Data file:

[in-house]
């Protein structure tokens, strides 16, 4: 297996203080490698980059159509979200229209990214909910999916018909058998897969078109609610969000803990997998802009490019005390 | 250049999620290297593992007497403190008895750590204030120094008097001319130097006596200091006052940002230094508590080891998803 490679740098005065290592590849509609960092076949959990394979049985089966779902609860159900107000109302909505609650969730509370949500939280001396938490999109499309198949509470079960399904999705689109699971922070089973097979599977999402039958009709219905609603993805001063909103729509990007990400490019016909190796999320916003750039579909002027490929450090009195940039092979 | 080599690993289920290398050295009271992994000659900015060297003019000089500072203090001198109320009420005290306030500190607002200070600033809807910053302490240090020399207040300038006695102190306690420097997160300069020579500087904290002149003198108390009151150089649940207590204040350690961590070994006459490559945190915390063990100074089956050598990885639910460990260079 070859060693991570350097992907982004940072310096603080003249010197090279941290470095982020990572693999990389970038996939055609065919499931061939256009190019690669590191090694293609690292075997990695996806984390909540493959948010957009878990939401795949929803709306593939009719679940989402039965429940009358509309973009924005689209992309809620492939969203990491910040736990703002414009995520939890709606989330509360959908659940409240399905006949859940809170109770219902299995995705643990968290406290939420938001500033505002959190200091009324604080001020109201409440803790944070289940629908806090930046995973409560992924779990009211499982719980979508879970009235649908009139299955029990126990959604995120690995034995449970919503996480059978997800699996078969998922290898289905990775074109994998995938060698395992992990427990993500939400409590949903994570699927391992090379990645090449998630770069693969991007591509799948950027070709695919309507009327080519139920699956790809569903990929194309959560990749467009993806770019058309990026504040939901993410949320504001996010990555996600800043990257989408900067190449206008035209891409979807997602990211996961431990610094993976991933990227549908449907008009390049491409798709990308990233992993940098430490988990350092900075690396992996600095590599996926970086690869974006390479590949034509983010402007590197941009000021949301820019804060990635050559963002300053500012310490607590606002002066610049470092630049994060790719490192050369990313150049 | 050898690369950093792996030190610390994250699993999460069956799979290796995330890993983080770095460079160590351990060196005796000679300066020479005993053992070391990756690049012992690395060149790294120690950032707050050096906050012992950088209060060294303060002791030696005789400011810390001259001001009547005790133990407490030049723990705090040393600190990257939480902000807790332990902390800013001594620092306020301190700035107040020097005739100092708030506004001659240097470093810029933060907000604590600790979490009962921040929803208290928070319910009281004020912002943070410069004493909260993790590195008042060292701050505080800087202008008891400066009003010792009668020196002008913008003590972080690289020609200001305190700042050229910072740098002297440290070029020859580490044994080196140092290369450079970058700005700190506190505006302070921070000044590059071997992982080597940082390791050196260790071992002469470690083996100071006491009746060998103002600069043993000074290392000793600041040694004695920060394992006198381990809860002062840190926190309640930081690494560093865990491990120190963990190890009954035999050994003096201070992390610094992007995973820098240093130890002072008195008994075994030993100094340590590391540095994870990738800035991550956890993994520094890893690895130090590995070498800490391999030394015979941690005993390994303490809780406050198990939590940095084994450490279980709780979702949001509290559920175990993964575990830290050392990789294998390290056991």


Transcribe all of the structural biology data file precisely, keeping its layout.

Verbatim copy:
[in-house]
């Protein structure tokens, strides 16, 4: 297996203080490698980059159509979200229209990214909910999916018909058998897969078109609610969000803990997998802009490019005390 | 250049999620290297593992007497403190008895750590204030120094008097001319130097006596200091006052940002230094508590080891998803 490679740098005065290592590849509609960092076949959990394979049985089966779902609860159900107000109302909505609650969730509370949500939280001396938490999109499309198949509470079960399904999705689109699971922070089973097979599977999402039958009709219905609603993805001063909103729509990007990400490019016909190796999320916003750039579909002027490929450090009195940039092979 | 080599690993289920290398050295009271992994000659900015060297003019000089500072203090001198109320009420005290306030500190607002200070600033809807910053302490240090020399207040300038006695102190306690420097997160300069020579500087904290002149003198108390009151150089649940207590204040350690961590070994006459490559945190915390063990100074089956050598990885639910460990260079 070859060693991570350097992907982004940072310096603080003249010197090279941290470095982020990572693999990389970038996939055609065919499931061939256009190019690669590191090694293609690292075997990695996806984390909540493959948010957009878990939401795949929803709306593939009719679940989402039965429940009358509309973009924005689209992309809620492939969203990491910040736990703002414009995520939890709606989330509360959908659940409240399905006949859940809170109770219902299995995705643990968290406290939420938001500033505002959190200091009324604080001020109201409440803790944070289940629908806090930046995973409560992924779990009211499982719980979508879970009235649908009139299955029990126990959604995120690995034995449970919503996480059978997800699996078969998922290898289905990775074109994998995938060698395992992990427990993500939400409590949903994570699927391992090379990645090449998630770069693969991007591509799948950027070709695919309507009327080519139920699956790809569903990929194309959560990749467009993806770019058309990026504040939901993410949320504001996010990555996600800043990257989408900067190449206008035209891409979807997602990211996961431990610094993976991933990227549908449907008009390049491409798709990308990233992993940098430490988990350092900075690396992996600095590599996926970086690869974006390479590949034509983010402007590197941009000021949301820019804060990635050559963002300053500012310490607590606002002066610049470092630049994060790719490192050369990313150049 | 050898690369950093792996030190610390994250699993999460069956799979290796995330890993983080770095460079160590351990060196005796000679300066020479005993053992070391990756690049012992690395060149790294120690950032707050050096906050012992950088209060060294303060002791030696005789400011810390001259001001009547005790133990407490030049723990705090040393600190990257939480902000807790332990902390800013001594620092306020301190700035107040020097005739100092708030506004001659240097470093810029933060907000604590600790979490009962921040929803208290928070319910009281004020912002943070410069004493909260993790590195008042060292701050505080800087202008008891400066009003010792009668020196002008913008003590972080690289020609200001305190700042050229910072740098002297440290070029020859580490044994080196140092290369450079970058700005700190506190505006302070921070000044590059071997992982080597940082390791050196260790071992002469470690083996100071006491009746060998103002600069043993000074290392000793600041040694004695920060394992006198381990809860002062840190926190309640930081690494560093865990491990120190963990190890009954035999050994003096201070992390610094992007995973820098240093130890002072008195008994075994030993100094340590590391540095994870990738800035991550956890993994520094890893690895130090590995070498800490391999030394015979941690005993390994303490809780406050198990939590940095084994450490279980709780979702949001509290559920175990993964575990830290050392990789294998390290056991």